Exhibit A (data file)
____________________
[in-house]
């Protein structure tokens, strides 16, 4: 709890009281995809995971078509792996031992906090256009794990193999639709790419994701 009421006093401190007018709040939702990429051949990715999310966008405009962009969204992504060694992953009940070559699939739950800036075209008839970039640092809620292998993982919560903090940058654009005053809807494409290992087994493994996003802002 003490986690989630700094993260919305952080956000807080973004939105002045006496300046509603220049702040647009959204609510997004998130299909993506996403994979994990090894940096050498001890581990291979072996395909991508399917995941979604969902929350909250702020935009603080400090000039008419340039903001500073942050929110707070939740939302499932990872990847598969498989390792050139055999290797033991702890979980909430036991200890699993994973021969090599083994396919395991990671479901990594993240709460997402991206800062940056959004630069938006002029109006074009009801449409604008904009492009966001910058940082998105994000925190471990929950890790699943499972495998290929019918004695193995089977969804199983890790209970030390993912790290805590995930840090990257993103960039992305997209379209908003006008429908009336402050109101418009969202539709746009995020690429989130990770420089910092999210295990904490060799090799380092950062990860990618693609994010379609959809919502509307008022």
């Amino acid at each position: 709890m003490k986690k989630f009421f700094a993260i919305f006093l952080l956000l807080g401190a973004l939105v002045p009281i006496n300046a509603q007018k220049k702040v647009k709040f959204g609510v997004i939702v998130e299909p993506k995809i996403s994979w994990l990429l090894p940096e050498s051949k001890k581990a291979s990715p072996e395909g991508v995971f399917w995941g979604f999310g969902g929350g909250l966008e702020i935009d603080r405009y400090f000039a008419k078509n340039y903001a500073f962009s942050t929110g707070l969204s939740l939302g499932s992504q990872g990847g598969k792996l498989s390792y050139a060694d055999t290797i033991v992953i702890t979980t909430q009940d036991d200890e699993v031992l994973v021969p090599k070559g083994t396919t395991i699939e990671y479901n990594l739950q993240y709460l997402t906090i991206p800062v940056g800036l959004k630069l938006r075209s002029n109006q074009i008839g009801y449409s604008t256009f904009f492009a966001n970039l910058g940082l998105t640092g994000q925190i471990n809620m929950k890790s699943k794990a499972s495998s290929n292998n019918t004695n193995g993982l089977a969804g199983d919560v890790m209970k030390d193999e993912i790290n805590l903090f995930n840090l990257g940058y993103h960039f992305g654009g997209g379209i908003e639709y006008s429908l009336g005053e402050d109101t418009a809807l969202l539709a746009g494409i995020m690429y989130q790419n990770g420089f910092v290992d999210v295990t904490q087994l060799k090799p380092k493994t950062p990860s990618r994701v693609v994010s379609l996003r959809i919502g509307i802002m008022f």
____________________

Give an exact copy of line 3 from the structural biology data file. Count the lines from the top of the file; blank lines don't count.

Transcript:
């Amino acid at each position: 709890m003490k986690k989630f009421f700094a993260i919305f006093l952080l956000l807080g401190a973004l939105v002045p009281i006496n300046a509603q007018k220049k702040v647009k709040f959204g609510v997004i939702v998130e299909p993506k995809i996403s994979w994990l990429l090894p940096e050498s051949k001890k581990a291979s990715p072996e395909g991508v995971f399917w995941g979604f999310g969902g929350g909250l966008e702020i935009d603080r405009y400090f000039a008419k078509n340039y903001a500073f962009s942050t929110g707070l969204s939740l939302g499932s992504q990872g990847g598969k792996l498989s390792y050139a060694d055999t290797i033991v992953i702890t979980t909430q009940d036991d200890e699993v031992l994973v021969p090599k070559g083994t396919t395991i699939e990671y479901n990594l739950q993240y709460l997402t906090i991206p800062v940056g800036l959004k630069l938006r075209s002029n109006q074009i008839g009801y449409s604008t256009f904009f492009a966001n970039l910058g940082l998105t640092g994000q925190i471990n809620m929950k890790s699943k794990a499972s495998s290929n292998n019918t004695n193995g993982l089977a969804g199983d919560v890790m209970k030390d193999e993912i790290n805590l903090f995930n840090l990257g940058y993103h960039f992305g654009g997209g379209i908003e639709y006008s429908l009336g005053e402050d109101t418009a809807l969202l539709a746009g494409i995020m690429y989130q790419n990770g420089f910092v290992d999210v295990t904490q087994l060799k090799p380092k493994t950062p990860s990618r994701v693609v994010s379609l996003r959809i919502g509307i802002m008022f």